Did you get all that? Basically, the research team modeled the desired reaction first, and used that information to fine-tune their catalyst [that’s where the Cu (copper) and Au (gold) come in].
One general environmental improvement of syngas over fossil fuels is the carbon recycling angle, but that’s actually not the main difference between the new process and conventional syngas production. This is:
Using renewable energy to recycle CO2 provides an opportunity to both reduce net CO2 emissions and synthesize fuels and chemical feedstocks.
If you caught that thing about renewable energy, run right out and buy yourself a cigar. The process uses an electrical current, which could be powered by wind, solar or other renewables. Here’s the lowdown from Berkeley Lab:
Scientists have developed a new recipe for creating synthesis gas mixtures, or syngas, that involves adding a pinch of copper atoms sprinkled atop a gold surface. The new material supports a room-temperature electrochemical reaction that can convert carbon dioxide and water into syngas, a mixture of carbon monoxide and hydrogen, and an important precursor in the production of chemicals and synthetic fuels.
If this sounds like something that will take a while to get up off the lab table and into your gas tank, guess again. A couple of years ago Ford and Audi began tinkering around with synthetic gasoline (and diesel) using an electricity-powered process with water and carbon dioxide. Back in 2012, researchers at the University of Illinois at Chicago also began tackling synthetic gasoline from another angle, by working on a low-impact way to reduce carbon dioxide to carbon monoxide.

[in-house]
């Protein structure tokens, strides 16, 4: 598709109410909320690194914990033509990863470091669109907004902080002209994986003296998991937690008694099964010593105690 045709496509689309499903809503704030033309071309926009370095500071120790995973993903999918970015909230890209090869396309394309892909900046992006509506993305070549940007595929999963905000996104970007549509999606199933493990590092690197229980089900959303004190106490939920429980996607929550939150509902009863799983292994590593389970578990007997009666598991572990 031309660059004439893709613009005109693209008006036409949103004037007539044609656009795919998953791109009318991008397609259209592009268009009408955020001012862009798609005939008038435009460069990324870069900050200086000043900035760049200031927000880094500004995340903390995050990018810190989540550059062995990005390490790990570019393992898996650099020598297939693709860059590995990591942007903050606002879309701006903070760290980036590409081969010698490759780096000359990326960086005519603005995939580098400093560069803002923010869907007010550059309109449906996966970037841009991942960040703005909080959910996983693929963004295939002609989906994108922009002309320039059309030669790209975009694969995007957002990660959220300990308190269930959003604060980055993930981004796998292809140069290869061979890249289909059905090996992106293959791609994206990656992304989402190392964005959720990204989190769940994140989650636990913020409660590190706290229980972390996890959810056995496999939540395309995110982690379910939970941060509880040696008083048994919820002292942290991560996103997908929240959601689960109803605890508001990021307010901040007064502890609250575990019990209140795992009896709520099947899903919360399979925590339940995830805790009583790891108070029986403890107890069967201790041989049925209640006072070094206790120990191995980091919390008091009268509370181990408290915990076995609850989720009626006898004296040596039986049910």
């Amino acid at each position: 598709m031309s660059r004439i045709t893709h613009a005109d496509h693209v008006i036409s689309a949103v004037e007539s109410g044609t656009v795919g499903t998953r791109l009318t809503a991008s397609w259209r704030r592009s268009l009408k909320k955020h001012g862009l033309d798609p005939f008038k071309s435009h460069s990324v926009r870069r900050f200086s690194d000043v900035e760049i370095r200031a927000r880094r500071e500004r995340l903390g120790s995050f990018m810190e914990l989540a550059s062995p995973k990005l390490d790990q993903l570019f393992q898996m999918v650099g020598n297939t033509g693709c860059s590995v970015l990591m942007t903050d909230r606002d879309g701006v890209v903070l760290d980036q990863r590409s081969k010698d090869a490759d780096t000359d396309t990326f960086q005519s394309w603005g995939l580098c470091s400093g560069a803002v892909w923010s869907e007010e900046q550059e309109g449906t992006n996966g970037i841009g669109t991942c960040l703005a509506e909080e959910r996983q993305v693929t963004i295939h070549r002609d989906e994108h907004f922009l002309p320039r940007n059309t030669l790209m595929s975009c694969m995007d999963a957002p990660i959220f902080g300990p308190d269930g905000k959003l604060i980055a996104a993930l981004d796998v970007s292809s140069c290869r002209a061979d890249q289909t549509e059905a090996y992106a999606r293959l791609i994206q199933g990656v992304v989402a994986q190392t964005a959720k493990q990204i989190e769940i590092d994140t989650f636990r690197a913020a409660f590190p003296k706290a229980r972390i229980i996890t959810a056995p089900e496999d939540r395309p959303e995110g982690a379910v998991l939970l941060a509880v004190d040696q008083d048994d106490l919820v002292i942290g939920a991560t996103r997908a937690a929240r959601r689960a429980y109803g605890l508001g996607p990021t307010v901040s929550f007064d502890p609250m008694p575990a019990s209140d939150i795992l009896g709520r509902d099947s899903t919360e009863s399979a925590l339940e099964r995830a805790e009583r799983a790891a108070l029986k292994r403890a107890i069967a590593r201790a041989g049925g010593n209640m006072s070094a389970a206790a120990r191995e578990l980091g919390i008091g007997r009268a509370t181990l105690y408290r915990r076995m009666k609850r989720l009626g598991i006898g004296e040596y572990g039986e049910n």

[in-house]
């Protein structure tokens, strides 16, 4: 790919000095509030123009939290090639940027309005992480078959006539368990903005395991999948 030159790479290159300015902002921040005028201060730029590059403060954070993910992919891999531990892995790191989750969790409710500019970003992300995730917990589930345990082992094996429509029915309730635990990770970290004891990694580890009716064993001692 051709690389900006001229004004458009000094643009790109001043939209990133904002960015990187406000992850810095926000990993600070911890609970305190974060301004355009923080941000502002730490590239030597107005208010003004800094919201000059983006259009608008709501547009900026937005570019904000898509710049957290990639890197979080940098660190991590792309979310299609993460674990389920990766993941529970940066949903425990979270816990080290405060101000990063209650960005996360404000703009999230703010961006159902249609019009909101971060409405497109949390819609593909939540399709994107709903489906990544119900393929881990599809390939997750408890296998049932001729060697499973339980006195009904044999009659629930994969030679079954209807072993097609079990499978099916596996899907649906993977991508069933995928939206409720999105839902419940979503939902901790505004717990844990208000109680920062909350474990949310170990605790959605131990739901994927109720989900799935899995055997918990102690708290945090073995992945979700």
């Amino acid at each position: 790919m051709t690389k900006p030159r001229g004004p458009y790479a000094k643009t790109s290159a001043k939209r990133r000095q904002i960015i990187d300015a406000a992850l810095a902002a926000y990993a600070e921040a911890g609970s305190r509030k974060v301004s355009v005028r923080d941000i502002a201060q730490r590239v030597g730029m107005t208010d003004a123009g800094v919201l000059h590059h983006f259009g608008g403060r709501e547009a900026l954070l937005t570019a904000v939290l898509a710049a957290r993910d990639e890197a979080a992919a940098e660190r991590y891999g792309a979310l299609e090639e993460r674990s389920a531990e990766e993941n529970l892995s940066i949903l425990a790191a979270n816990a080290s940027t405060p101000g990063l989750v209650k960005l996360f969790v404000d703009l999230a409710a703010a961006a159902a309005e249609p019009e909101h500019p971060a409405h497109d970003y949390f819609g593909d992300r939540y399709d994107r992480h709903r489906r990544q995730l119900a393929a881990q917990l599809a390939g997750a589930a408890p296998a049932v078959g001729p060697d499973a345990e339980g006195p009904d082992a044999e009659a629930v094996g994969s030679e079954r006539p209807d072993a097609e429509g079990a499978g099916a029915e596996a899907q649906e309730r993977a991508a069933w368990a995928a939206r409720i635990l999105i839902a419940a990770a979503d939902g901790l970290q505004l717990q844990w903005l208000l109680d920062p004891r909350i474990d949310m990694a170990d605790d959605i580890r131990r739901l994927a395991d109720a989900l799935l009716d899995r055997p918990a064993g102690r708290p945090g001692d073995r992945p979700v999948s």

What’s So Great About Synthetic Gasoline?
This whole thing about synthetic gasoline doesn’t stack up well against electric vehicles, but the reality is that gasmobiles will not be wiped off the face of the planet any time soon.
As the mobility landscape transitions to electric drive, providing a carbon-recycling fuel alternative for the millions of remaining gasmobiles is an improvement over the current practice of digging up fresh carbon from underground.
Carbon recycling is also the principle that supports biofuel as a cleaner alternative to fossil fuels.
There’s also a strong national defense and homeland security argument in favor of synthetic fuels. Hurricane Harvey brought home the vulnerability of US fossil fuel sector, a significant portion of which is concentrated in refineries along the Texas Gulf Coast.
An additional vulnerability is the long supply line between Texas and points east, which is primarily concentrated in “America’s OPEC” — the Colonial pipeline, which is partly owned by the Koch brothers, btw.
In contrast, syngas production facilities could diffused more evenly around the country and located closer to local markets, taking into account regional variations in water supply, CO2 recycling opportunities and the availability of wind, solar and other renewables.
The Berkeley-Toronto research team also foresees replacing diesel and petrochemicals with syngas produced with renewable energy, so stay tuned for that.
Image: via Lawrence Berkeley National Laboratory.